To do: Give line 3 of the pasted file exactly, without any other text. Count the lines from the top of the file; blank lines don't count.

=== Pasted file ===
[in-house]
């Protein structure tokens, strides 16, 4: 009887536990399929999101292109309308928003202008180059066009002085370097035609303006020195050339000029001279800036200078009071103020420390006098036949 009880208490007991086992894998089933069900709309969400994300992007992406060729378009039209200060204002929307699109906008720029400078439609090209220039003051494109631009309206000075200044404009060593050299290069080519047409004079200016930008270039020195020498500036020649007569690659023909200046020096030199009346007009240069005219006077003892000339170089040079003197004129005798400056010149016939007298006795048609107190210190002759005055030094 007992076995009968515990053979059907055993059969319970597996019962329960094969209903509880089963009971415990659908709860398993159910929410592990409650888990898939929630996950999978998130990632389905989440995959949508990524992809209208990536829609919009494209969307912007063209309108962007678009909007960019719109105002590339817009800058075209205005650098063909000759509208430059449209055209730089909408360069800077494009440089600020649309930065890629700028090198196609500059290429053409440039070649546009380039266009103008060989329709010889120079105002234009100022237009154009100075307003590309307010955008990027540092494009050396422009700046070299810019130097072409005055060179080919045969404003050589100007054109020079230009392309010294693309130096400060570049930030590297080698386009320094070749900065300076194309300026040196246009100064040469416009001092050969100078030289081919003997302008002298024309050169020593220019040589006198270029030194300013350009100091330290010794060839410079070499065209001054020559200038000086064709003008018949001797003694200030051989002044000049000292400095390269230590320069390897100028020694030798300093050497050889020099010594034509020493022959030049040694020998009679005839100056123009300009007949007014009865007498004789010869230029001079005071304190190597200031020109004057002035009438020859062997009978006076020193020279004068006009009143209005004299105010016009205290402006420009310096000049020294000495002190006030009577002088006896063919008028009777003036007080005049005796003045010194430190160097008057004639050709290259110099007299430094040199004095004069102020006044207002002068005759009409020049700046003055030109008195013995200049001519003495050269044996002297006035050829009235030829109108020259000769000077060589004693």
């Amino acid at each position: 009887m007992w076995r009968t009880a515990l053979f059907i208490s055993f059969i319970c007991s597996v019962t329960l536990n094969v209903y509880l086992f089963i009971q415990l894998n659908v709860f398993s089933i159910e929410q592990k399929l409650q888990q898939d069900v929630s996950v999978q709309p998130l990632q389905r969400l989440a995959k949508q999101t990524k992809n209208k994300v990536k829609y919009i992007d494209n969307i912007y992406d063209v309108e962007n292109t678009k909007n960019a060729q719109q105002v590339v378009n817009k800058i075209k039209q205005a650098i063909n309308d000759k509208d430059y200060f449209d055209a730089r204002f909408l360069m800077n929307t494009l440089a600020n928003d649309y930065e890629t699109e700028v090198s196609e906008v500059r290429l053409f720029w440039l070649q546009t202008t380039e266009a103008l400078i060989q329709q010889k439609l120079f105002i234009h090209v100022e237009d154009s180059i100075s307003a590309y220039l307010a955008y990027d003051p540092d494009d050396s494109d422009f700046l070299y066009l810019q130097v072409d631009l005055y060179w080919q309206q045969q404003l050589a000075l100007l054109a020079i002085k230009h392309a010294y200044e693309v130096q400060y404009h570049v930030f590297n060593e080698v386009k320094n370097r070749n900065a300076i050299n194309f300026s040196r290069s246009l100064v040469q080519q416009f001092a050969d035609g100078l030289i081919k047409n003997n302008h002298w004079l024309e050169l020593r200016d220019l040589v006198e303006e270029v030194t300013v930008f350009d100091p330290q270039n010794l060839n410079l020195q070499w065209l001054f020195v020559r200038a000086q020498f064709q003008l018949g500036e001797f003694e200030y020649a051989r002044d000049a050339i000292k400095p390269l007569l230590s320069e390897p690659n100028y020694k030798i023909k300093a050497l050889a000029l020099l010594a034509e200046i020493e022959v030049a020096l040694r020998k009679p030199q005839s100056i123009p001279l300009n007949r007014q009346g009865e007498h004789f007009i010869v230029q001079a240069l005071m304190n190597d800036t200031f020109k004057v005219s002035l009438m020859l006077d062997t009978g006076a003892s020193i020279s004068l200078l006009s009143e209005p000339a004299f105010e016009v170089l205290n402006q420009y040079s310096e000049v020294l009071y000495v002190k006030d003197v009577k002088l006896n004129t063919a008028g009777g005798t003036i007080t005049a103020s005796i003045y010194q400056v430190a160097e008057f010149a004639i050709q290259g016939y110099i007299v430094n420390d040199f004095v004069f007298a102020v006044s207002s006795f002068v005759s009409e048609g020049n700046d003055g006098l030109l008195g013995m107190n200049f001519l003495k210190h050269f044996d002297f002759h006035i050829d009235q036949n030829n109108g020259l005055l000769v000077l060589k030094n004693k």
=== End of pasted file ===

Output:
């Amino acid at each position: 009887m007992w076995r009968t009880a515990l053979f059907i208490s055993f059969i319970c007991s597996v019962t329960l536990n094969v209903y509880l086992f089963i009971q415990l894998n659908v709860f398993s089933i159910e929410q592990k399929l409650q888990q898939d069900v929630s996950v999978q709309p998130l990632q389905r969400l989440a995959k949508q999101t990524k992809n209208k994300v990536k829609y919009i992007d494209n969307i912007y992406d063209v309108e962007n292109t678009k909007n960019a060729q719109q105002v590339v378009n817009k800058i075209k039209q205005a650098i063909n309308d000759k509208d430059y200060f449209d055209a730089r204002f909408l360069m800077n929307t494009l440089a600020n928003d649309y930065e890629t699109e700028v090198s196609e906008v500059r290429l053409f720029w440039l070649q546009t202008t380039e266009a103008l400078i060989q329709q010889k439609l120079f105002i234009h090209v100022e237009d154009s180059i100075s307003a590309y220039l307010a955008y990027d003051p540092d494009d050396s494109d422009f700046l070299y066009l810019q130097v072409d631009l005055y060179w080919q309206q045969q404003l050589a000075l100007l054109a020079i002085k230009h392309a010294y200044e693309v130096q400060y404009h570049v930030f590297n060593e080698v386009k320094n370097r070749n900065a300076i050299n194309f300026s040196r290069s246009l100064v040469q080519q416009f001092a050969d035609g100078l030289i081919k047409n003997n302008h002298w004079l024309e050169l020593r200016d220019l040589v006198e303006e270029v030194t300013v930008f350009d100091p330290q270039n010794l060839n410079l020195q070499w065209l001054f020195v020559r200038a000086q020498f064709q003008l018949g500036e001797f003694e200030y020649a051989r002044d000049a050339i000292k400095p390269l007569l230590s320069e390897p690659n100028y020694k030798i023909k300093a050497l050889a000029l020099l010594a034509e200046i020493e022959v030049a020096l040694r020998k009679p030199q005839s100056i123009p001279l300009n007949r007014q009346g009865e007498h004789f007009i010869v230029q001079a240069l005071m304190n190597d800036t200031f020109k004057v005219s002035l009438m020859l006077d062997t009978g006076a003892s020193i020279s004068l200078l006009s009143e209005p000339a004299f105010e016009v170089l205290n402006q420009y040079s310096e000049v020294l009071y000495v002190k006030d003197v009577k002088l006896n004129t063919a008028g009777g005798t003036i007080t005049a103020s005796i003045y010194q400056v430190a160097e008057f010149a004639i050709q290259g016939y110099i007299v430094n420390d040199f004095v004069f007298a102020v006044s207002s006795f002068v005759s009409e048609g020049n700046d003055g006098l030109l008195g013995m107190n200049f001519l003495k210190h050269f044996d002297f002759h006035i050829d009235q036949n030829n109108g020259l005055l000769v000077l060589k030094n004693k």